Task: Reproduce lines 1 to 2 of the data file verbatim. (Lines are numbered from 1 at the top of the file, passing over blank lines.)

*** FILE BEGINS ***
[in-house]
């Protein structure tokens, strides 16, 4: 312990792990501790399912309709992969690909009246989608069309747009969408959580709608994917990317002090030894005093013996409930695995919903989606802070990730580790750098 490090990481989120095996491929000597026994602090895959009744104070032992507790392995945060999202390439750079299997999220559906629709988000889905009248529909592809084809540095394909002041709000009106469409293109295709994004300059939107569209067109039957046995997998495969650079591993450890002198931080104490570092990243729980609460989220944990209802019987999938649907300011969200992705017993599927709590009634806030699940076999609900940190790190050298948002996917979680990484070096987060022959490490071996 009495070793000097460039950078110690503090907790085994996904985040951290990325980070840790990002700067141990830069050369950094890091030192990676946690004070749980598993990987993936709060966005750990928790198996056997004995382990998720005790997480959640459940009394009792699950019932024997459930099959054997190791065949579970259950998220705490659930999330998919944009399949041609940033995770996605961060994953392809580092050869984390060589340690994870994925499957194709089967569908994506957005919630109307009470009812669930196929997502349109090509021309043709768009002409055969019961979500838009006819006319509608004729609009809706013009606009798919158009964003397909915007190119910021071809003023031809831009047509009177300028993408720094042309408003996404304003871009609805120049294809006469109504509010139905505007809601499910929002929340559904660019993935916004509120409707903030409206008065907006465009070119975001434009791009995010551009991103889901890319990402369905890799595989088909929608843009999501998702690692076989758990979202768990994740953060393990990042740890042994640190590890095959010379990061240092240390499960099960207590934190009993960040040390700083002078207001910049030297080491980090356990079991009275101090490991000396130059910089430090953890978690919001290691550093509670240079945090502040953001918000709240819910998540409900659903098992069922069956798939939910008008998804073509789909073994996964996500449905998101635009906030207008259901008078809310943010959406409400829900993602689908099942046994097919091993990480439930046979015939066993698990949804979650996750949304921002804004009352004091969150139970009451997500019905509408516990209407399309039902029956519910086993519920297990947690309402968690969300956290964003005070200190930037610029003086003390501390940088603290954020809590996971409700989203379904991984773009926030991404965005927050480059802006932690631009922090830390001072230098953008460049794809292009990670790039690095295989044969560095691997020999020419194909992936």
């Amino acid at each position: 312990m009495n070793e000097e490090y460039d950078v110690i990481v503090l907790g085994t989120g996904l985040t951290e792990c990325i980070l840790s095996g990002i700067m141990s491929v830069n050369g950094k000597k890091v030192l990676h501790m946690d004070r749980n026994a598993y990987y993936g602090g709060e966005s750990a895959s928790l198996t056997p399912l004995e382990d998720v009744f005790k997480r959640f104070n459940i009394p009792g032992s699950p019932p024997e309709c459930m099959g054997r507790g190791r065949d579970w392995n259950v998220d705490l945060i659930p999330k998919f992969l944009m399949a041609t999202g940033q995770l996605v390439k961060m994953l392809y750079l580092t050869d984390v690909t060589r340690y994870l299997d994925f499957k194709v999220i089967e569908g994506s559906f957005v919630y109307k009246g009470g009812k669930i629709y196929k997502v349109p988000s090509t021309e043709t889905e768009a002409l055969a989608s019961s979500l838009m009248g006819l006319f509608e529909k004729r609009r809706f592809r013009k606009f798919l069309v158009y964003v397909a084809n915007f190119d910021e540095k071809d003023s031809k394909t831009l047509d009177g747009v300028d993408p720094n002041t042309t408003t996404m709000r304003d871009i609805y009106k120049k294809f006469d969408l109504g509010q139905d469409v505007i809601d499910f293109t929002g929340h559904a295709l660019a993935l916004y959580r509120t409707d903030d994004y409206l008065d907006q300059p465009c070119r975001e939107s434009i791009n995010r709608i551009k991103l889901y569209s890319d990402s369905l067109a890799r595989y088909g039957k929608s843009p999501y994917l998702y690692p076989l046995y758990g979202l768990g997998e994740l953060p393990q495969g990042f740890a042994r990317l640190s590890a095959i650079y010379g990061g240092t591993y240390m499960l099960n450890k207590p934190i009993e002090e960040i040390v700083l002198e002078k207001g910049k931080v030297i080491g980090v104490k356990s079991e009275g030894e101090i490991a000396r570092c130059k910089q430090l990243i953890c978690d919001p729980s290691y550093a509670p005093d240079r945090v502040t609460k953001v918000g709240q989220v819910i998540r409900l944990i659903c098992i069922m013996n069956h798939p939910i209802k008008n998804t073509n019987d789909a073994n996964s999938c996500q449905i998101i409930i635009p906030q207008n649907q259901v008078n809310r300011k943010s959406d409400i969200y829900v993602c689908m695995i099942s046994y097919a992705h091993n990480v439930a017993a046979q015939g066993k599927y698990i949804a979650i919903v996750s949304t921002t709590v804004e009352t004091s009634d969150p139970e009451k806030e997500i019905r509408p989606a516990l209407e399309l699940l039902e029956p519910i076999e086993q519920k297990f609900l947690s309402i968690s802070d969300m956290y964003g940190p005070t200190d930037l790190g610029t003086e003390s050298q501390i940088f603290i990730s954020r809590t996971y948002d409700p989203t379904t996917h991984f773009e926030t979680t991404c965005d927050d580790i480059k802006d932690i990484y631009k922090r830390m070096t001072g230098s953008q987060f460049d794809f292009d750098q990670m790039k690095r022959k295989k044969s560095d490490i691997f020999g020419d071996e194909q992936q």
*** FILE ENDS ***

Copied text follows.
[in-house]
């Protein structure tokens, strides 16, 4: 312990792990501790399912309709992969690909009246989608069309747009969408959580709608994917990317002090030894005093013996409930695995919903989606802070990730580790750098 490090990481989120095996491929000597026994602090895959009744104070032992507790392995945060999202390439750079299997999220559906629709988000889905009248529909592809084809540095394909002041709000009106469409293109295709994004300059939107569209067109039957046995997998495969650079591993450890002198931080104490570092990243729980609460989220944990209802019987999938649907300011969200992705017993599927709590009634806030699940076999609900940190790190050298948002996917979680990484070096987060022959490490071996 009495070793000097460039950078110690503090907790085994996904985040951290990325980070840790990002700067141990830069050369950094890091030192990676946690004070749980598993990987993936709060966005750990928790198996056997004995382990998720005790997480959640459940009394009792699950019932024997459930099959054997190791065949579970259950998220705490659930999330998919944009399949041609940033995770996605961060994953392809580092050869984390060589340690994870994925499957194709089967569908994506957005919630109307009470009812669930196929997502349109090509021309043709768009002409055969019961979500838009006819006319509608004729609009809706013009606009798919158009964003397909915007190119910021071809003023031809831009047509009177300028993408720094042309408003996404304003871009609805120049294809006469109504509010139905505007809601499910929002929340559904660019993935916004509120409707903030409206008065907006465009070119975001434009791009995010551009991103889901890319990402369905890799595989088909929608843009999501998702690692076989758990979202768990994740953060393990990042740890042994640190590890095959010379990061240092240390499960099960207590934190009993960040040390700083002078207001910049030297080491980090356990079991009275101090490991000396130059910089430090953890978690919001290691550093509670240079945090502040953001918000709240819910998540409900659903098992069922069956798939939910008008998804073509789909073994996964996500449905998101635009906030207008259901008078809310943010959406409400829900993602689908099942046994097919091993990480439930046979015939066993698990949804979650996750949304921002804004009352004091969150139970009451997500019905509408516990209407399309039902029956519910086993519920297990947690309402968690969300956290964003005070200190930037610029003086003390501390940088603290954020809590996971409700989203379904991984773009926030991404965005927050480059802006932690631009922090830390001072230098953008460049794809292009990670790039690095295989044969560095691997020999020419194909992936």